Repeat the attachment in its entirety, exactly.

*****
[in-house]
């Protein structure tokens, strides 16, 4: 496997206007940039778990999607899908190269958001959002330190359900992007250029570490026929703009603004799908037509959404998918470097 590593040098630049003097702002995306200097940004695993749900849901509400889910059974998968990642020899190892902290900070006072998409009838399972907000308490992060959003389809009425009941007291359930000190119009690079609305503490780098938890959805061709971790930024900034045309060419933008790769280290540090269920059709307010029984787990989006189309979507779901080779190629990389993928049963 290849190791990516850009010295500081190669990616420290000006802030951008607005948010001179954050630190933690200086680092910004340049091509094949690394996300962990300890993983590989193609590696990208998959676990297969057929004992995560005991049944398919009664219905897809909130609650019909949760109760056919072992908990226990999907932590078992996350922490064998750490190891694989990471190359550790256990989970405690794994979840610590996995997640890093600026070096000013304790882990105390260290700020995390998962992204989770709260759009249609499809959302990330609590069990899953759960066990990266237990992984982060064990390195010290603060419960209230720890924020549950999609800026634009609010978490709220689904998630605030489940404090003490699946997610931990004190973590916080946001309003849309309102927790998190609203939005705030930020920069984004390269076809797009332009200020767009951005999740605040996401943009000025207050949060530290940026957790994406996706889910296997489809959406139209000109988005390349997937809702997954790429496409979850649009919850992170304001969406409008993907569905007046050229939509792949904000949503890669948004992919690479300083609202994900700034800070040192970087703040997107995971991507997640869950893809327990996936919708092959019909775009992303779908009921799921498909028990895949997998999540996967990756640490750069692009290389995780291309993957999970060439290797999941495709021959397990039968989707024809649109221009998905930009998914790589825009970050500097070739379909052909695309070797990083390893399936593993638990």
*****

[in-house]
């Protein structure tokens, strides 16, 4: 496997206007940039778990999607899908190269958001959002330190359900992007250029570490026929703009603004799908037509959404998918470097 590593040098630049003097702002995306200097940004695993749900849901509400889910059974998968990642020899190892902290900070006072998409009838399972907000308490992060959003389809009425009941007291359930000190119009690079609305503490780098938890959805061709971790930024900034045309060419933008790769280290540090269920059709307010029984787990989006189309979507779901080779190629990389993928049963 290849190791990516850009010295500081190669990616420290000006802030951008607005948010001179954050630190933690200086680092910004340049091509094949690394996300962990300890993983590989193609590696990208998959676990297969057929004992995560005991049944398919009664219905897809909130609650019909949760109760056919072992908990226990999907932590078992996350922490064998750490190891694989990471190359550790256990989970405690794994979840610590996995997640890093600026070096000013304790882990105390260290700020995390998962992204989770709260759009249609499809959302990330609590069990899953759960066990990266237990992984982060064990390195010290603060419960209230720890924020549950999609800026634009609010978490709220689904998630605030489940404090003490699946997610931990004190973590916080946001309003849309309102927790998190609203939005705030930020920069984004390269076809797009332009200020767009951005999740605040996401943009000025207050949060530290940026957790994406996706889910296997489809959406139209000109988005390349997937809702997954790429496409979850649009919850992170304001969406409008993907569905007046050229939509792949904000949503890669948004992919690479300083609202994900700034800070040192970087703040997107995971991507997640869950893809327990996936919708092959019909775009992303779908009921799921498909028990895949997998999540996967990756640490750069692009290389995780291309993957999970060439290797999941495709021959397990039968989707024809649109221009998905930009998914790589825009970050500097070739379909052909695309070797990083390893399936593993638990």